I will admit to have guided my shopping trolley down the meat and dairy aisle at my local supermarket to cast my gaze upon the Lunchables and mournfully sigh. Transfixed by my own personal Anton Ego moment, I stare at those bright orange boxes of high-sodium crackers, waterlogged meat discs, and cheese of indeterminate provenance and remember the halcyon, carefree lunches of my youth. But of course I never buy them.
Why? Because I am an adult, and buying a box of Lunchables as an adult is one infantile step away from asking for a vodka and Juicy Juice at a bar. But Oscar Mayer seems to have my number, because they've figured out how to repackage Lunchables to adults on the go. And the name is halfway between a genius stroke and design crime.
In keeping with all of Oscar Mayer's Lunchables branding, the name of this product is ridiculous. Called P3, it vaguely brings to mind some indeterminate cubic volume of urine. This shouldn't surprise anyone, though. After all, this is the same company that is currently marketing Lunchables to teenagers under the brand Lunchables Uploaded*, which sounds like a joke from the Tim and Eric Show.
But it's what those three Ps stand for that is genius. It stands for "Portable Protein Pack" and it's the cornerstone of how Oscar Mayer thinks it can to get grownups buying Lunchables. To sell Lunchables to adults, Oscar Mayer needed to solve two problems, stigma and health. The social stigma of an adult eating Lunchables was easy enough to solve: just call it something else. But applying to adults' health consciousness was a bigger problem.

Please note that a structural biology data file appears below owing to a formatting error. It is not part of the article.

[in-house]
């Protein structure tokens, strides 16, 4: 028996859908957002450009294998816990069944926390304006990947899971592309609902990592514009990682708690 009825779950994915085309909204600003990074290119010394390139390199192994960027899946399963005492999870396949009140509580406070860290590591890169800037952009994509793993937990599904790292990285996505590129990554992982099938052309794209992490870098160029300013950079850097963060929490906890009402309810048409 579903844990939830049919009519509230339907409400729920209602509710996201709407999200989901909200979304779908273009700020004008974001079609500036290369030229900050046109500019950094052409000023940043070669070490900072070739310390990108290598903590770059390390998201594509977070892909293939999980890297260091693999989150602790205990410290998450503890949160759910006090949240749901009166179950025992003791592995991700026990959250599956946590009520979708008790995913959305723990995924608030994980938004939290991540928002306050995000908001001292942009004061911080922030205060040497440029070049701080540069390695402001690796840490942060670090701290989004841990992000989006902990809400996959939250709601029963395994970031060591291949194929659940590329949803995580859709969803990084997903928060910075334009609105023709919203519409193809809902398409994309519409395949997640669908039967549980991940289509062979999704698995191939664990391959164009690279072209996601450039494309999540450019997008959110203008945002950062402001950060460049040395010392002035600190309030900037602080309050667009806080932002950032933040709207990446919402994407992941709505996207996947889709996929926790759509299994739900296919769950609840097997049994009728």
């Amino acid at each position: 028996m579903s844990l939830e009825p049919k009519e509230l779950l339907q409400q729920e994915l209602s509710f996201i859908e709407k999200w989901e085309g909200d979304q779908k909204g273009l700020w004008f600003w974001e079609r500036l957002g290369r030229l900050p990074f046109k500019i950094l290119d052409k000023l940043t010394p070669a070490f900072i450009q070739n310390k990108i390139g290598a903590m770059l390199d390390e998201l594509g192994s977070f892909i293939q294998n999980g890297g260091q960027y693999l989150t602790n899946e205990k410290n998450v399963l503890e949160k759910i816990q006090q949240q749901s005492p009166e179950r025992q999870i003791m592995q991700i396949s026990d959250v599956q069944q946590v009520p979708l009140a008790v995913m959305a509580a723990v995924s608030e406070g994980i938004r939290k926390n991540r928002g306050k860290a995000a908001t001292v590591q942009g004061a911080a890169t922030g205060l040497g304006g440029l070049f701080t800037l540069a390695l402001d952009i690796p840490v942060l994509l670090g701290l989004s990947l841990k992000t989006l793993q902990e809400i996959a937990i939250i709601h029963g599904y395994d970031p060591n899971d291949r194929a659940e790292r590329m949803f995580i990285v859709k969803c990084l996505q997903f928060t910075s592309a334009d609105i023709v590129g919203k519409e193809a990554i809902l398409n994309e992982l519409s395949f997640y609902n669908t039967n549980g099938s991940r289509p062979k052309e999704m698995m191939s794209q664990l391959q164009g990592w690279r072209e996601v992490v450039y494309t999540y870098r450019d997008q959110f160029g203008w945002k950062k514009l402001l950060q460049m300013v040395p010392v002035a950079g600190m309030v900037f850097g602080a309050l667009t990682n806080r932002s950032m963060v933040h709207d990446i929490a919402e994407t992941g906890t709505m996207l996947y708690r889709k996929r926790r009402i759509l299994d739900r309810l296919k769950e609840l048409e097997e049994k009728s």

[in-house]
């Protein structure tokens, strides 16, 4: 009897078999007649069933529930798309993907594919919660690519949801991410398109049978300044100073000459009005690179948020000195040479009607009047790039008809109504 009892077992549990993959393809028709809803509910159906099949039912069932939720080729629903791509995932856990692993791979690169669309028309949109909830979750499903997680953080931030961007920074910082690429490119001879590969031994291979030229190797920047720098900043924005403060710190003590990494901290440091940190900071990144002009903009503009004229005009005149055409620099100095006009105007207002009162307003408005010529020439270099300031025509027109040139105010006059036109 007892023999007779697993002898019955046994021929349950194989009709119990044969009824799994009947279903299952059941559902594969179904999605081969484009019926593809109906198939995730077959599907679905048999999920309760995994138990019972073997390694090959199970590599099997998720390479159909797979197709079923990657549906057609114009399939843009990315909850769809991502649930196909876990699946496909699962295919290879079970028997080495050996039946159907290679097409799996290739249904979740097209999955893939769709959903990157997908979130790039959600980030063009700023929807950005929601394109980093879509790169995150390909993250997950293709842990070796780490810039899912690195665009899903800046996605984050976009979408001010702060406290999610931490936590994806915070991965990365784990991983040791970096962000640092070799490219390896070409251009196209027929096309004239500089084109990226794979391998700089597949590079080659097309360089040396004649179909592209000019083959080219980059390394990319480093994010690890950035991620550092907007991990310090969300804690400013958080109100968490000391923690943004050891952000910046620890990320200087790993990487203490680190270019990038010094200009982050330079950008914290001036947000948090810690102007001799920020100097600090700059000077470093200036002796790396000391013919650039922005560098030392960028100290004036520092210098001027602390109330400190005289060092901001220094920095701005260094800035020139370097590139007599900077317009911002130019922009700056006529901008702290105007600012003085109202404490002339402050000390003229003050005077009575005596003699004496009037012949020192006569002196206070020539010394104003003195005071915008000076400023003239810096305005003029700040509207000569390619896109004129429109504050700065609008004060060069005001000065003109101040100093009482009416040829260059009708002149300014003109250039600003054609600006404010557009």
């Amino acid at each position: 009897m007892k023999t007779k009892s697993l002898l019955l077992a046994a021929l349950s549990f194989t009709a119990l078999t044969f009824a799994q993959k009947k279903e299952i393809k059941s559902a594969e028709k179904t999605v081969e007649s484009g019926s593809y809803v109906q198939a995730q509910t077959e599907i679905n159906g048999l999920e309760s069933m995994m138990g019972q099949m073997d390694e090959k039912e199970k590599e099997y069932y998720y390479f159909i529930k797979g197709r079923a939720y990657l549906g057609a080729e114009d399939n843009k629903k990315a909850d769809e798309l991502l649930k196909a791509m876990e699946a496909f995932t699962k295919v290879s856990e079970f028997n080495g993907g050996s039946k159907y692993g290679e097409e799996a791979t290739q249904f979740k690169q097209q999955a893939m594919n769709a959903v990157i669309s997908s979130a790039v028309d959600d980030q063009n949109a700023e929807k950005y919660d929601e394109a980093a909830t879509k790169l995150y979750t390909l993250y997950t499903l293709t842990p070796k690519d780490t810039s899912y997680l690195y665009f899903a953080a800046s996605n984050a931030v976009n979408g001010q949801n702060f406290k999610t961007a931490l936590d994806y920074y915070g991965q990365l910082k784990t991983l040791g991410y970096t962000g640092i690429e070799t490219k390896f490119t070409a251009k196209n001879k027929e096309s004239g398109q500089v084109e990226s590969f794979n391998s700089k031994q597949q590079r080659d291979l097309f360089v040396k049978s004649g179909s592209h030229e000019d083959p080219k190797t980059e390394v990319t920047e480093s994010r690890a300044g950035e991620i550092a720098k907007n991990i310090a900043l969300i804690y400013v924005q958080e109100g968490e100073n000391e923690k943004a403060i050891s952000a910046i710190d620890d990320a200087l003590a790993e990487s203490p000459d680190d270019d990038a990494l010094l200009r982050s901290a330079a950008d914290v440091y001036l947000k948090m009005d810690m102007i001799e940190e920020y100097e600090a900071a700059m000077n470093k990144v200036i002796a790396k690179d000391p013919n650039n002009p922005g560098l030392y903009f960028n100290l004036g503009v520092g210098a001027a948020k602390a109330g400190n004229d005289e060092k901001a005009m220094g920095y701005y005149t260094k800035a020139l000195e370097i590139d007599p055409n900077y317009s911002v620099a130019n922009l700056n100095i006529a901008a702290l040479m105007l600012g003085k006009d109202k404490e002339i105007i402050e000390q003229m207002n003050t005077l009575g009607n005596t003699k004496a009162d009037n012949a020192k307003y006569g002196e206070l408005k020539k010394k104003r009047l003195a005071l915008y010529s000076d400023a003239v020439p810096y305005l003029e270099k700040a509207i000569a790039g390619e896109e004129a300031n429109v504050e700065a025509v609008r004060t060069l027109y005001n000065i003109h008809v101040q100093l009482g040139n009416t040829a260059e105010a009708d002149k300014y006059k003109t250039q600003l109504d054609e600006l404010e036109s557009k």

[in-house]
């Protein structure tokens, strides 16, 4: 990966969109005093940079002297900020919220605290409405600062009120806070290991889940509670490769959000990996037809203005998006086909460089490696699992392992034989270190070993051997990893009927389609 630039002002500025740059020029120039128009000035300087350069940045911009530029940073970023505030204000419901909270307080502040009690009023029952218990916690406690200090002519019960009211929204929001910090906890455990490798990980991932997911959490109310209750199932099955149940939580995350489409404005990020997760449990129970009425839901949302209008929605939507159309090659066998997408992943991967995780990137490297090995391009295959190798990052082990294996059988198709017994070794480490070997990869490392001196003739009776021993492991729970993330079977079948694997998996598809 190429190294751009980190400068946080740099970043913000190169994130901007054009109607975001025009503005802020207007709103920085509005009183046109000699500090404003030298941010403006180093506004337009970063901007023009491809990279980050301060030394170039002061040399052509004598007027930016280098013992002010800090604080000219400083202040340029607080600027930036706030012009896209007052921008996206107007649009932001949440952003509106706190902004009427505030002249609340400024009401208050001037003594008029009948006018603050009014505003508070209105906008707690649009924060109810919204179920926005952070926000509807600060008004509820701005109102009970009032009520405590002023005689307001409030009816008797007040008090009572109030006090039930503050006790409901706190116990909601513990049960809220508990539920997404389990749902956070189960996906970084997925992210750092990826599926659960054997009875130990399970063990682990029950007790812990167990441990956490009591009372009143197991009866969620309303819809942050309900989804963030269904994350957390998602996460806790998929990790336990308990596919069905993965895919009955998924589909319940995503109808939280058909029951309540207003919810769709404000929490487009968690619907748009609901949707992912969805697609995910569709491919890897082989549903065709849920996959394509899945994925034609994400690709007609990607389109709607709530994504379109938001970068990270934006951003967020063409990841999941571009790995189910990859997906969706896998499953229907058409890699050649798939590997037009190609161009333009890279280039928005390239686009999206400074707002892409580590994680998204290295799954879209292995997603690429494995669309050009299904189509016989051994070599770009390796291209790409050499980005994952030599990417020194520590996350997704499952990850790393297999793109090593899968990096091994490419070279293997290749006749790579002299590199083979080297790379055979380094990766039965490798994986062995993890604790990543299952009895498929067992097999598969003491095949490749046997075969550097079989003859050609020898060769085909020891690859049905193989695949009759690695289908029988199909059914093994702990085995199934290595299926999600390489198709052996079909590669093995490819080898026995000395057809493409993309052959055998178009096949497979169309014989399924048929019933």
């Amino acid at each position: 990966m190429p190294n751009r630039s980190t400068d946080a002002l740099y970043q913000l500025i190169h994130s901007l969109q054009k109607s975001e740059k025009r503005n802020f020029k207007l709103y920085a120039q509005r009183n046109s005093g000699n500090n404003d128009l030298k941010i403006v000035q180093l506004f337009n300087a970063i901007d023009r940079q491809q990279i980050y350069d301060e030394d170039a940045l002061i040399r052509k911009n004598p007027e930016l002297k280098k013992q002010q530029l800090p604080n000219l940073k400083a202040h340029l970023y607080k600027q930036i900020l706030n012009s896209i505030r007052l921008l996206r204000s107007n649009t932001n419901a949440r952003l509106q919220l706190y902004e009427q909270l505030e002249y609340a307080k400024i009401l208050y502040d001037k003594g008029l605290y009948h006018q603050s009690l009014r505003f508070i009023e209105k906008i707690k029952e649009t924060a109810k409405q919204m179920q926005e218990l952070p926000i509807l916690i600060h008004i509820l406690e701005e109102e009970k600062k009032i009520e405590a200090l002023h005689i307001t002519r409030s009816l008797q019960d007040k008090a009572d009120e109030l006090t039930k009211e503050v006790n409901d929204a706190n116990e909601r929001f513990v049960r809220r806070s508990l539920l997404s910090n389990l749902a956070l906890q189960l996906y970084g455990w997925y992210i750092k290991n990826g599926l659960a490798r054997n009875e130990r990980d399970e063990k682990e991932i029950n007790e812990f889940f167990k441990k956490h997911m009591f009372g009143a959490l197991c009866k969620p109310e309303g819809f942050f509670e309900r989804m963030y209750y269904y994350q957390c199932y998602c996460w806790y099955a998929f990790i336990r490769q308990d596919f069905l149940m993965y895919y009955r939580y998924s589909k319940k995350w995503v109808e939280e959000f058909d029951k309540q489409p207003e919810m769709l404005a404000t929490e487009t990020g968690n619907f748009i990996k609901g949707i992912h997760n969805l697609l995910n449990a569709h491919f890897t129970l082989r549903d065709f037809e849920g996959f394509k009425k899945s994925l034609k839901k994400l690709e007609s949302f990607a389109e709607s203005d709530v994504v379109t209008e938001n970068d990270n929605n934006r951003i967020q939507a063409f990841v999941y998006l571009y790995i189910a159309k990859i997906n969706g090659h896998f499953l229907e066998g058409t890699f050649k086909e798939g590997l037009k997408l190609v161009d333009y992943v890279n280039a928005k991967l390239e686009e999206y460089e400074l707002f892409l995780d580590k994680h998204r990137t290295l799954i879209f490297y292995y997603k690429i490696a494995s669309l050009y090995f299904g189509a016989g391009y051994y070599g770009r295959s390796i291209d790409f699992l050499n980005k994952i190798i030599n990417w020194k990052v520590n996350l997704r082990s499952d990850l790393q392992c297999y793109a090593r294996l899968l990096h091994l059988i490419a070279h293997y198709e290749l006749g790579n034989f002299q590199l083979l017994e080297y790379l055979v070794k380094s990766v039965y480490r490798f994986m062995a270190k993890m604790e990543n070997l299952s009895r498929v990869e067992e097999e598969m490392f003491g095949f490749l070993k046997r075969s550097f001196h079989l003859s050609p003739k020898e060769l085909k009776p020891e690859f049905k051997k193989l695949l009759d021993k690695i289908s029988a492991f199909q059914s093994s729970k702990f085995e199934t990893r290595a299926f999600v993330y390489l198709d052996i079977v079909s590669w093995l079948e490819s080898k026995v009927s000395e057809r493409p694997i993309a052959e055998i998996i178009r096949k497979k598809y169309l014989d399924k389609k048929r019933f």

Lunchables' raison d'etre is to give Oscar Mayer a way to offload more pre-processed cheese and meat ends. This was the very reason the Lunchables brand was created back in 1985. And the problem with meat and cheese is that it's not very healthy. In fact, in 1997, a single ham and swiss Lunchables was found to contain 1,780 milligrams of salt, half an adult's recommended intake of sodium.
How do you package what is, in essence, Grade D cheese and meat ends to a health-conscience audience, then? You deftly sidestep the health issue entirely by marketing them not as snack boxes but as energy packs. And why not? If adults will drink something as sickening as Five Hour Energy Drink under the promise that it will make them more energetic, why not gobble down ham*, peanuts, and cheese instead?
Oscar Mayer's P3 Portable Protein Packs can be found in your local supermarket at a suggested price of $1.79.
Editor's Note: This article also originally stated that P3 came in a bologna option; it actually only comes in ham, turkey and chicken. It also stated that the name of Lunchables' teen variant is Uploaded, not Lunchables Downloaded, as originally written. We apologize for the factual errors.